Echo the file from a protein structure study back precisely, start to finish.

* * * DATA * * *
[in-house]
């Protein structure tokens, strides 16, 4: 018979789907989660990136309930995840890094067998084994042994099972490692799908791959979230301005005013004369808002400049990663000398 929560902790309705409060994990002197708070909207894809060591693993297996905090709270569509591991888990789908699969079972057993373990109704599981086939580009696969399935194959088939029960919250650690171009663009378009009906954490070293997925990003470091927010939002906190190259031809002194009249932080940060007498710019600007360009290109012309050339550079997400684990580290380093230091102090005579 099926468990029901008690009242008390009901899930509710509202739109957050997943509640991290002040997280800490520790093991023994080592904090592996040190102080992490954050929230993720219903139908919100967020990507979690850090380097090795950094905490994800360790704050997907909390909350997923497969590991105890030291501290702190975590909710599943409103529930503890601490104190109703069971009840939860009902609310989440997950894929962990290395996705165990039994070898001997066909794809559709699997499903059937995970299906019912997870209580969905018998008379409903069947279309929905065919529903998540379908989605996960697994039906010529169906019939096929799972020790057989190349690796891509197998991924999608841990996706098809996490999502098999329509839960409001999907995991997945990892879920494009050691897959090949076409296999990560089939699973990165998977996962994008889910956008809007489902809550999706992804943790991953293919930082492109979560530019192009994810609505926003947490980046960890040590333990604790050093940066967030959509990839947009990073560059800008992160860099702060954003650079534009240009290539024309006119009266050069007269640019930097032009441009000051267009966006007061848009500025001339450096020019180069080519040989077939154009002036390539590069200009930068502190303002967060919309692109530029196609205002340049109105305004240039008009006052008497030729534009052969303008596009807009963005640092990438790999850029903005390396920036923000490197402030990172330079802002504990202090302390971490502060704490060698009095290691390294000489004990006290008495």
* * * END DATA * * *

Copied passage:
[in-house]
């Protein structure tokens, strides 16, 4: 018979789907989660990136309930995840890094067998084994042994099972490692799908791959979230301005005013004369808002400049990663000398 929560902790309705409060994990002197708070909207894809060591693993297996905090709270569509591991888990789908699969079972057993373990109704599981086939580009696969399935194959088939029960919250650690171009663009378009009906954490070293997925990003470091927010939002906190190259031809002194009249932080940060007498710019600007360009290109012309050339550079997400684990580290380093230091102090005579 099926468990029901008690009242008390009901899930509710509202739109957050997943509640991290002040997280800490520790093991023994080592904090592996040190102080992490954050929230993720219903139908919100967020990507979690850090380097090795950094905490994800360790704050997907909390909350997923497969590991105890030291501290702190975590909710599943409103529930503890601490104190109703069971009840939860009902609310989440997950894929962990290395996705165990039994070898001997066909794809559709699997499903059937995970299906019912997870209580969905018998008379409903069947279309929905065919529903998540379908989605996960697994039906010529169906019939096929799972020790057989190349690796891509197998991924999608841990996706098809996490999502098999329509839960409001999907995991997945990892879920494009050691897959090949076409296999990560089939699973990165998977996962994008889910956008809007489902809550999706992804943790991953293919930082492109979560530019192009994810609505926003947490980046960890040590333990604790050093940066967030959509990839947009990073560059800008992160860099702060954003650079534009240009290539024309006119009266050069007269640019930097032009441009000051267009966006007061848009500025001339450096020019180069080519040989077939154009002036390539590069200009930068502190303002967060919309692109530029196609205002340049109105305004240039008009006052008497030729534009052969303008596009807009963005640092990438790999850029903005390396920036923000490197402030990172330079802002504990202090302390971490502060704490060698009095290691390294000489004990006290008495």